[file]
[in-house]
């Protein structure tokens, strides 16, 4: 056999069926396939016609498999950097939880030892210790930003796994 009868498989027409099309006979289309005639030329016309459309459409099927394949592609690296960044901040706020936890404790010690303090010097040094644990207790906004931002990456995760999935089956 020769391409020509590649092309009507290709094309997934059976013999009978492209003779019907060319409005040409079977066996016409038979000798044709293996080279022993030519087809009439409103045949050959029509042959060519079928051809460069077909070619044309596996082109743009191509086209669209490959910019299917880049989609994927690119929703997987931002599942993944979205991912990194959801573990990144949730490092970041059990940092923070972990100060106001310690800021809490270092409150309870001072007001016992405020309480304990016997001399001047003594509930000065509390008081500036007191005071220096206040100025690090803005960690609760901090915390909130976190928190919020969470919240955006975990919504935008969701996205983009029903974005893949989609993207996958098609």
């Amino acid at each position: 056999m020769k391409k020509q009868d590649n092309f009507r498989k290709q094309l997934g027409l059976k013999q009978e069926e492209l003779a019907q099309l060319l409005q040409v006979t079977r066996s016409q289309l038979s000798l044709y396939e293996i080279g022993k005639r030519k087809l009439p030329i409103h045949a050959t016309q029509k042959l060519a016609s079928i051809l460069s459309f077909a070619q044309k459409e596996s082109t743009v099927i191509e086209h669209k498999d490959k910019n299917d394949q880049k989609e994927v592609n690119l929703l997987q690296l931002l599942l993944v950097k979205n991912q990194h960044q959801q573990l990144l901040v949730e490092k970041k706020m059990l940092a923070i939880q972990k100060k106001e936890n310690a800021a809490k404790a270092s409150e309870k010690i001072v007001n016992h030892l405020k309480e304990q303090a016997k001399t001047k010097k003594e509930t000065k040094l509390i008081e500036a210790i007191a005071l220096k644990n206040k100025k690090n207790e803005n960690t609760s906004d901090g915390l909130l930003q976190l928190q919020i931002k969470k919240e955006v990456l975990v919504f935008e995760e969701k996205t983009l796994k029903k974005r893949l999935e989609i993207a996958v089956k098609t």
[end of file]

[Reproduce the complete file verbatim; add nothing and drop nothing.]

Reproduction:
[in-house]
């Protein structure tokens, strides 16, 4: 056999069926396939016609498999950097939880030892210790930003796994 009868498989027409099309006979289309005639030329016309459309459409099927394949592609690296960044901040706020936890404790010690303090010097040094644990207790906004931002990456995760999935089956 020769391409020509590649092309009507290709094309997934059976013999009978492209003779019907060319409005040409079977066996016409038979000798044709293996080279022993030519087809009439409103045949050959029509042959060519079928051809460069077909070619044309596996082109743009191509086209669209490959910019299917880049989609994927690119929703997987931002599942993944979205991912990194959801573990990144949730490092970041059990940092923070972990100060106001310690800021809490270092409150309870001072007001016992405020309480304990016997001399001047003594509930000065509390008081500036007191005071220096206040100025690090803005960690609760901090915390909130976190928190919020969470919240955006975990919504935008969701996205983009029903974005893949989609993207996958098609």
């Amino acid at each position: 056999m020769k391409k020509q009868d590649n092309f009507r498989k290709q094309l997934g027409l059976k013999q009978e069926e492209l003779a019907q099309l060319l409005q040409v006979t079977r066996s016409q289309l038979s000798l044709y396939e293996i080279g022993k005639r030519k087809l009439p030329i409103h045949a050959t016309q029509k042959l060519a016609s079928i051809l460069s459309f077909a070619q044309k459409e596996s082109t743009v099927i191509e086209h669209k498999d490959k910019n299917d394949q880049k989609e994927v592609n690119l929703l997987q690296l931002l599942l993944v950097k979205n991912q990194h960044q959801q573990l990144l901040v949730e490092k970041k706020m059990l940092a923070i939880q972990k100060k106001e936890n310690a800021a809490k404790a270092s409150e309870k010690i001072v007001n016992h030892l405020k309480e304990q303090a016997k001399t001047k010097k003594e509930t000065k040094l509390i008081e500036a210790i007191a005071l220096k644990n206040k100025k690090n207790e803005n960690t609760s906004d901090g915390l909130l930003q976190l928190q919020i931002k969470k919240e955006v990456l975990v919504f935008e995760e969701k996205t983009l796994k029903k974005r893949l999935e989609i993207a996958v089956k098609t």